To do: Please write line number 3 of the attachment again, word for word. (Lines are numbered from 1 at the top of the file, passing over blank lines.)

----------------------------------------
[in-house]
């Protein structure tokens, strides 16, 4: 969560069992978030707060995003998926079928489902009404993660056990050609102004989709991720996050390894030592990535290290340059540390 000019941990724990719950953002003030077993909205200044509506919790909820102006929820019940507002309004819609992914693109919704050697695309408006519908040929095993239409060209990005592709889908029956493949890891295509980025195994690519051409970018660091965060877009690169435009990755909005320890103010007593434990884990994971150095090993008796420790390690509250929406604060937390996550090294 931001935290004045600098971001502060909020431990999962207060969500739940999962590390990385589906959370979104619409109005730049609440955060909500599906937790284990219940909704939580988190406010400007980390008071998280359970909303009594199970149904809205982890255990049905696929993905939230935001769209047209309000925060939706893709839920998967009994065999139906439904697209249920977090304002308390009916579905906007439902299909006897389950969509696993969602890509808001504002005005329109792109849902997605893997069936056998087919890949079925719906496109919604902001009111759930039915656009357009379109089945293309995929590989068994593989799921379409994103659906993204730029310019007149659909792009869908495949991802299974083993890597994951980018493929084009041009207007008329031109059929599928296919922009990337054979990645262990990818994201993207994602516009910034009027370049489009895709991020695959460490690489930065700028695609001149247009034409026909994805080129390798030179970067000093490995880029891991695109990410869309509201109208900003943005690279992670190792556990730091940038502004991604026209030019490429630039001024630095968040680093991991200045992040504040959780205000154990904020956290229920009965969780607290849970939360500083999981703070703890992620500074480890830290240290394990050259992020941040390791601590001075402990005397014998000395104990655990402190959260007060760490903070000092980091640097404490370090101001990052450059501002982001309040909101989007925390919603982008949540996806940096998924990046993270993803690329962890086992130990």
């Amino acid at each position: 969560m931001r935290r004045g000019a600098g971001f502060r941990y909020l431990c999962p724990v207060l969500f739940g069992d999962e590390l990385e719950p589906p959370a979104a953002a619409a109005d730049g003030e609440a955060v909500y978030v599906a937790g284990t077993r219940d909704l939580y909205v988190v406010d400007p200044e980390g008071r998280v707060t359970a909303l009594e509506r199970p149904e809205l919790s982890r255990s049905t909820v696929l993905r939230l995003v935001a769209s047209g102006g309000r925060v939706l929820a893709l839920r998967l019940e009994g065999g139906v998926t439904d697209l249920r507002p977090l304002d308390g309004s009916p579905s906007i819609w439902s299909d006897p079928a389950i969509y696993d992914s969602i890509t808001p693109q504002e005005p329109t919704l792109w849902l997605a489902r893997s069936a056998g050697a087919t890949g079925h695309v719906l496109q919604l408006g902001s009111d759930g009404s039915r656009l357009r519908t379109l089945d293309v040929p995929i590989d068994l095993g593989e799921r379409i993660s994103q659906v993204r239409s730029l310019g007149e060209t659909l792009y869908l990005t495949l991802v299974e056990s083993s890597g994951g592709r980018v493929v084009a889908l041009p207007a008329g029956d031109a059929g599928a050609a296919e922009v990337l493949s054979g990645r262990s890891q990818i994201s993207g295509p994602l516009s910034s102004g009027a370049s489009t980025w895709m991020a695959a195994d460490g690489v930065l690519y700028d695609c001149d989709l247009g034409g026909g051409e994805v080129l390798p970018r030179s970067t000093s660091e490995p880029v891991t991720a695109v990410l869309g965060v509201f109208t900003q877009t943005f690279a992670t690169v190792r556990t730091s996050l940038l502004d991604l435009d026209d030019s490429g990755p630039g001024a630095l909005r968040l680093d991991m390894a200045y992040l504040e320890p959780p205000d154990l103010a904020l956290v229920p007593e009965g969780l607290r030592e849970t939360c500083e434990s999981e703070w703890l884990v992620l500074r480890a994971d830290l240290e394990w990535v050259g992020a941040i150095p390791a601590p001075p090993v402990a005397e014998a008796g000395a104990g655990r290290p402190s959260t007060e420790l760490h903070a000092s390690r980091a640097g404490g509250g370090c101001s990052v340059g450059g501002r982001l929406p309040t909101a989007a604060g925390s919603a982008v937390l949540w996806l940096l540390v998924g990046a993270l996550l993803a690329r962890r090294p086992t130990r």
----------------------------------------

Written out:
């Amino acid at each position: 969560m931001r935290r004045g000019a600098g971001f502060r941990y909020l431990c999962p724990v207060l969500f739940g069992d999962e590390l990385e719950p589906p959370a979104a953002a619409a109005d730049g003030e609440a955060v909500y978030v599906a937790g284990t077993r219940d909704l939580y909205v988190v406010d400007p200044e980390g008071r998280v707060t359970a909303l009594e509506r199970p149904e809205l919790s982890r255990s049905t909820v696929l993905r939230l995003v935001a769209s047209g102006g309000r925060v939706l929820a893709l839920r998967l019940e009994g065999g139906v998926t439904d697209l249920r507002p977090l304002d308390g309004s009916p579905s906007i819609w439902s299909d006897p079928a389950i969509y696993d992914s969602i890509t808001p693109q504002e005005p329109t919704l792109w849902l997605a489902r893997s069936a056998g050697a087919t890949g079925h695309v719906l496109q919604l408006g902001s009111d759930g009404s039915r656009l357009r519908t379109l089945d293309v040929p995929i590989d068994l095993g593989e799921r379409i993660s994103q659906v993204r239409s730029l310019g007149e060209t659909l792009y869908l990005t495949l991802v299974e056990s083993s890597g994951g592709r980018v493929v084009a889908l041009p207007a008329g029956d031109a059929g599928a050609a296919e922009v990337l493949s054979g990645r262990s890891q990818i994201s993207g295509p994602l516009s910034s102004g009027a370049s489009t980025w895709m991020a695959a195994d460490g690489v930065l690519y700028d695609c001149d989709l247009g034409g026909g051409e994805v080129l390798p970018r030179s970067t000093s660091e490995p880029v891991t991720a695109v990410l869309g965060v509201f109208t900003q877009t943005f690279a992670t690169v190792r556990t730091s996050l940038l502004d991604l435009d026209d030019s490429g990755p630039g001024a630095l909005r968040l680093d991991m390894a200045y992040l504040e320890p959780p205000d154990l103010a904020l956290v229920p007593e009965g969780l607290r030592e849970t939360c500083e434990s999981e703070w703890l884990v992620l500074r480890a994971d830290l240290e394990w990535v050259g992020a941040i150095p390791a601590p001075p090993v402990a005397e014998a008796g000395a104990g655990r290290p402190s959260t007060e420790l760490h903070a000092s390690r980091a640097g404490g509250g370090c101001s990052v340059g450059g501002r982001l929406p309040t909101a989007a604060g925390s919603a982008v937390l949540w996806l940096l540390v998924g990046a993270l996550l993803a690329r962890r090294p086992t130990r």